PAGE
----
Supporting the hypothesis that functional dyspepsia may be caused by dysbiosis in the small bowel, a spore-forming probiotic controlled symptoms in a randomized trial.
The probiotic was effective for multiple symptoms and was associated with a reduction in markers of inflammation and an increase in a putatively healthier fecal bacterial population, according to Lucas Wauters, MD, Ph.D., of the Department of Gastroenterology and Hepatology at University Hospitals, in Leuven, Belgium.
When volunteers who received a placebo were switched to the probiotic for an open-label extension phase of the trial, they quickly achieved the same reduction in symptoms, Dr. Wauters reported at the 2021 Digestive Disease Week (abstract 464).
The 55 evaluable patients with functional dyspepsia were randomly assigned to receive oral probiotics or placebo, both of which were taken twice daily. In the experimental arm, the spore-forming probiotics were Bacillus coagulans MY01 and Bacillus subtilis MY02.
The primary outcome of the trial was a greater than 0.7-point improvement in the 4-point Leuven postprandial distress score (PDS) after eight weeks. Other outcomes, such as epigastric pain and bloating, were recorded in patient diaries.
Patients taking a proton pump inhibitor on enrollment into the study were allowed to continue on the medication. In these patients, a 14C-glycocolic bile acid breath test was administered at both baseline and the end of the trial to detect change in small intestine bacterial overgrowth.
The primary outcome was achieved by 48% of the 25 patients who completed the study on spore-forming probiotics versus 20% of the 30 patients (P=0.03) who completed the study on placebo. Patients who took the probiotics had significantly greater improvement on several specific symptoms, including postprandial fullness (P=0.03) and pain (P=0.02).
The relative effect of the spore-forming probiotics was evaluated in the context of PPIs, which were taken by more than half of the patients. More patients achieved the primary outcome with spore-producing probiotics than placebo, regardless of whether they were a PPI. The advantage of probiotics showed a favorable trend (P=0.1) in patients taking the antireflux medication; although not significant in those not taking PPIs, the number of patients in this subgroup was small, the researchers said.
In the open-label extension phase, which began after the eight-week blinded trial, symptoms improved in patients on placebo who switched to the probiotics, while those initially taking probiotics continued to experience symptom control over the extended follow-up on active therapy, Dr. Wauters reported.
In patients taking PPIs who received the spore-forming probiotics, the proportion with a positive bile acid breath test was significantly reduced (P=0.04) relative to those assigned to placebo, “supporting a reduction in small bowel overgrowth,” Dr. Wauters said.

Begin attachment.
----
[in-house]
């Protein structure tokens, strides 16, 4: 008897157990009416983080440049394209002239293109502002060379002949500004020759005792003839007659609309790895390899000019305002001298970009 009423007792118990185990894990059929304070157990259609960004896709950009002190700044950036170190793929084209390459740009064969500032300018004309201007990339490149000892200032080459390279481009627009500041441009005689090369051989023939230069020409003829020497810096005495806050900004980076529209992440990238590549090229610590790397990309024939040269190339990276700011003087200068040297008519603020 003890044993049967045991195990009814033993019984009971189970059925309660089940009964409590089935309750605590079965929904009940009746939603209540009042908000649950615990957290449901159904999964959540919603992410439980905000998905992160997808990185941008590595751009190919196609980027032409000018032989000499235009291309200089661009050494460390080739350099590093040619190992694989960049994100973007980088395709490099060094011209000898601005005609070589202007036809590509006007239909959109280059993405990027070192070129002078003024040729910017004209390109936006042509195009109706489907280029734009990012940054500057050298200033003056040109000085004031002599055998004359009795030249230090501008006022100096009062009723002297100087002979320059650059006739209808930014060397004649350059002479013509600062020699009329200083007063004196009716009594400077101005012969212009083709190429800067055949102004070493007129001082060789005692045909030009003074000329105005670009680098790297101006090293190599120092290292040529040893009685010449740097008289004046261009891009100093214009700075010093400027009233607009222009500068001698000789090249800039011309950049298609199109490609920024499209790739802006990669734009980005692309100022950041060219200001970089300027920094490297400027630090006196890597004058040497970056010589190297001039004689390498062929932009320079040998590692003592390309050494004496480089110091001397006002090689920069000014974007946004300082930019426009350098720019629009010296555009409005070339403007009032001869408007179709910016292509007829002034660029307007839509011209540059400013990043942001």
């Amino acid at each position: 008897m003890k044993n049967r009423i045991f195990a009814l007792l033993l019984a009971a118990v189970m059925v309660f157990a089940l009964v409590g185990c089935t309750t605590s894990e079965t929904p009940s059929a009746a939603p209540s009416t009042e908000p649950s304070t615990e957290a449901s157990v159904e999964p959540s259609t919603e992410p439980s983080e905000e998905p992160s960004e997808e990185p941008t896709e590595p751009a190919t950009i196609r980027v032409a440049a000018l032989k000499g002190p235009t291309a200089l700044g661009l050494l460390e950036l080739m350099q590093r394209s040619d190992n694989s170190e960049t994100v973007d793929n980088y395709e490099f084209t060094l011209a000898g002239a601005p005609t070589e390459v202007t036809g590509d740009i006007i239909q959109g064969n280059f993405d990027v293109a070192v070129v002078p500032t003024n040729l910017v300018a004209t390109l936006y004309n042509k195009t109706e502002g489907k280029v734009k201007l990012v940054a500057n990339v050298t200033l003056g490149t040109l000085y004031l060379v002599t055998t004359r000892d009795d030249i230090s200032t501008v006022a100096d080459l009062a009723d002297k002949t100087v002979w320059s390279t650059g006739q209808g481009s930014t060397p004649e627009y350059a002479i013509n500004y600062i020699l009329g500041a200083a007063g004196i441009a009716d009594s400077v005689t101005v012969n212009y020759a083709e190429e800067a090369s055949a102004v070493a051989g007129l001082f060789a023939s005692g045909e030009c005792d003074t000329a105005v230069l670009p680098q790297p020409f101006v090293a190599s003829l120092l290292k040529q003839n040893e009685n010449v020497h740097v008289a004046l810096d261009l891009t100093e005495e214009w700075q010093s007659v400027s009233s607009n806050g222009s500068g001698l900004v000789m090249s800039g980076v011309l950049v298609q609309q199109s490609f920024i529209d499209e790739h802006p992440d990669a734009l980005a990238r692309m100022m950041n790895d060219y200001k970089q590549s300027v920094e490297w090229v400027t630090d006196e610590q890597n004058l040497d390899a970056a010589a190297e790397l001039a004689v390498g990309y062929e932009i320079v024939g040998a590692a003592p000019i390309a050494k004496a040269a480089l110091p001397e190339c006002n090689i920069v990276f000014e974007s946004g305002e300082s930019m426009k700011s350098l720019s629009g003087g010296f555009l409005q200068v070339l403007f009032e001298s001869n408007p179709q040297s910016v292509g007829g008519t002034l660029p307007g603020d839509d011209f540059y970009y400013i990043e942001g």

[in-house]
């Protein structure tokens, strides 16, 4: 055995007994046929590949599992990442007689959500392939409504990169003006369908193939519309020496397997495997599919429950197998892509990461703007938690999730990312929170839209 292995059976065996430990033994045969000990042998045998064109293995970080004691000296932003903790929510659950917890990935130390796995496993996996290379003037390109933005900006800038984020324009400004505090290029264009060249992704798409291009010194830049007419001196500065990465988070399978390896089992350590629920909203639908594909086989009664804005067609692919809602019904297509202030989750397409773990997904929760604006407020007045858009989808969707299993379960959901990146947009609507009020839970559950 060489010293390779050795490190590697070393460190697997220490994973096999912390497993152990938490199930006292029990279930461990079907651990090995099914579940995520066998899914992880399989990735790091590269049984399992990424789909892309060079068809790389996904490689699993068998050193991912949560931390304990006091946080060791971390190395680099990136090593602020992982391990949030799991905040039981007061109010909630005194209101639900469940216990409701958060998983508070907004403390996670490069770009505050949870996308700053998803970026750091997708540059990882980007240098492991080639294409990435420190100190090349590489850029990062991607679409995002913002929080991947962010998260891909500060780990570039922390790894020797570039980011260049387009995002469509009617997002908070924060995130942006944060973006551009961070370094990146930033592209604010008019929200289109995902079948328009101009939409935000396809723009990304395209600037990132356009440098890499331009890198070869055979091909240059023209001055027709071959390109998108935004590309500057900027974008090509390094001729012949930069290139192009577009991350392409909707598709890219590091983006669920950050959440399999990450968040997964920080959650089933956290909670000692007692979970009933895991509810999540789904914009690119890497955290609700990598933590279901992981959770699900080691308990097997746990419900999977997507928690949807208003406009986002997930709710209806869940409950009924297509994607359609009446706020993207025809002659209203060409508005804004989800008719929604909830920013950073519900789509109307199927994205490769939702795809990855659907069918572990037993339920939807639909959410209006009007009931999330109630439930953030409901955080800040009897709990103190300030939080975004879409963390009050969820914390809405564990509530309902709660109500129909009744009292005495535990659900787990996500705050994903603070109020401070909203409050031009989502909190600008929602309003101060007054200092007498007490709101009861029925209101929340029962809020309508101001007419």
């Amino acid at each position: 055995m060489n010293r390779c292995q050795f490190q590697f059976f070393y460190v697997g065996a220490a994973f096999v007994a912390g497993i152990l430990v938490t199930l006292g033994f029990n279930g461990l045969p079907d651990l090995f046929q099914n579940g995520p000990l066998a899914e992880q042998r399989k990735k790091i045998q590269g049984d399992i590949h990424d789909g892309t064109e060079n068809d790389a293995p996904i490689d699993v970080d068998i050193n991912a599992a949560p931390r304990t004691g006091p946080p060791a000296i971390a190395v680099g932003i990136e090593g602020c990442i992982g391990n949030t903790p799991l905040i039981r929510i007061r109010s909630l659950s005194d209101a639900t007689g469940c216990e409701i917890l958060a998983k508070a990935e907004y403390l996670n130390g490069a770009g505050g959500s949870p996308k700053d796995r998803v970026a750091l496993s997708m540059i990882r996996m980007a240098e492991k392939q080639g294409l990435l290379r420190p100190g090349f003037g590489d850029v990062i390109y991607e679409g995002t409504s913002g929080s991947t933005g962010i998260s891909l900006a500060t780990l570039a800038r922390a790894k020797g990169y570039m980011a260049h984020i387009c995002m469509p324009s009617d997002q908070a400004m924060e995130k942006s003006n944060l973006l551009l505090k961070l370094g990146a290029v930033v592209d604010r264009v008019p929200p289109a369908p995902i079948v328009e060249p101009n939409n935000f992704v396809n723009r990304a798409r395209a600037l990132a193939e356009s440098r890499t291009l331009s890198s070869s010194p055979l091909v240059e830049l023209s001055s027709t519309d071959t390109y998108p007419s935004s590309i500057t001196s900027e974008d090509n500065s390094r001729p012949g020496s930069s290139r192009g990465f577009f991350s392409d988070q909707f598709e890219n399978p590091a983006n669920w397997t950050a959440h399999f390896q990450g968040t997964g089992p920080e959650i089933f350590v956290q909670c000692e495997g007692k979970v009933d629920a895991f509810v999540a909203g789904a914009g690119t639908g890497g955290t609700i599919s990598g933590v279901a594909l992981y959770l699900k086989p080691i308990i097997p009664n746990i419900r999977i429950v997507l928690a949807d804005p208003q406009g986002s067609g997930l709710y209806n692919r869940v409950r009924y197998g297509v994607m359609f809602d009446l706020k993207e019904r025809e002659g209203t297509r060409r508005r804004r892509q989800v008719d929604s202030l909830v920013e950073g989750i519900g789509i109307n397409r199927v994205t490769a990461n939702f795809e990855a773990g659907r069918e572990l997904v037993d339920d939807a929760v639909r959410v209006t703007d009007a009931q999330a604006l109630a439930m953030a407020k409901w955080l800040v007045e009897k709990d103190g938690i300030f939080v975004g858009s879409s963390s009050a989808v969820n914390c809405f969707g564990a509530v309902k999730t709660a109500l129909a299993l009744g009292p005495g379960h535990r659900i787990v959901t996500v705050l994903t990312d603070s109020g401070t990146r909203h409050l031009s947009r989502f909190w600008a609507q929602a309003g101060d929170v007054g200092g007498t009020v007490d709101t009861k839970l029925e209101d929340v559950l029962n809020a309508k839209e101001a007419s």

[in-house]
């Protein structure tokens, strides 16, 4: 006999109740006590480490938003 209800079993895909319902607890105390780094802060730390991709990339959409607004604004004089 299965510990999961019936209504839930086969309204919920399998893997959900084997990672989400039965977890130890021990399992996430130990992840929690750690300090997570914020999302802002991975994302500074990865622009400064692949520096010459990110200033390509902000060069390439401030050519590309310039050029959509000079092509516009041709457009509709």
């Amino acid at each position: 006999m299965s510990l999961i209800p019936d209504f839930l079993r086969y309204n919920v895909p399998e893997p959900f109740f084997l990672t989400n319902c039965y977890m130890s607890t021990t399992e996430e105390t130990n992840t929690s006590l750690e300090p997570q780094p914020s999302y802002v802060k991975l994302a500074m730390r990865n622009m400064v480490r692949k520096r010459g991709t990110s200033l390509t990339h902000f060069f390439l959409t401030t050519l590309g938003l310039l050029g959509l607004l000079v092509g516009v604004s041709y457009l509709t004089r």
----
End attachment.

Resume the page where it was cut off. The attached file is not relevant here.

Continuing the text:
Both strains of spore-forming probiotic used in the study have been associated with a reduction in mucosal permeability and tissue inflammation in vitro, according to Dr. Wauters. In the new trial, a reduction in inflammation on several measures, including a decrease in the levels of the pro-inflammatory cytokine interleukin (IL)-17 and in Th17 signaling, were observed.
“The reduction in PDS scores was only seen in those who also had a reduction in IL-17 or Th17-positive cells,” said Dr. Wauters, who added that the probiotic strains were well tolerated.
In the effort to understand and treat functional dyspepsia, “research has shifted increasingly from the stomach to the proximal small bowel or duodenum,” Dr. Wauters said. The increase in Faecalibacterium prausnitzii on probiotic treatment that he and his colleagues observed in the new study is consistent with a favorable effect on the microbiome in this area of the gut, he noted.
Conversely, PPIs, which are frequently offered to patients with functional dyspepsia, might ultimately disturb the microbiome in the proximal small bowel, contributing to symptoms of dyspepsia even if they initially provide some relief, he said.
In the context of other evidence that the duodenal microbiome is altered in patients with functional dyspepsia, this has emerged as an attractive therapeutic target, according to Nicholas J. Talley, MD, PhD, a distinguished laureate professor at the University of Newcastle, in Australia.
“Wauters et al present important new data that a mixed probiotic can improve functional dyspepsia symptoms in about half of the patients,” Dr. Talley said. However, he was not certain they had the correct mechanism.
“While the authors speculate this [effect] is via improving small intestinal bacterial overgrowth based on breath testing, it would seem more plausible this is related directly to altering the duodenal microbiome,” Dr. Talley told Gastroenterology & Endoscopy News. He indicated that the answers to additional questions have the potential to move the field forward.
“Why only 50% response and what exactly predicts response is unknown, and whether the natural history of functional dyspepsia is altered by this probiotic is also unknown,” he said. Despite this, Dr. Talley considered the substantial rate of response to be a proof of concept.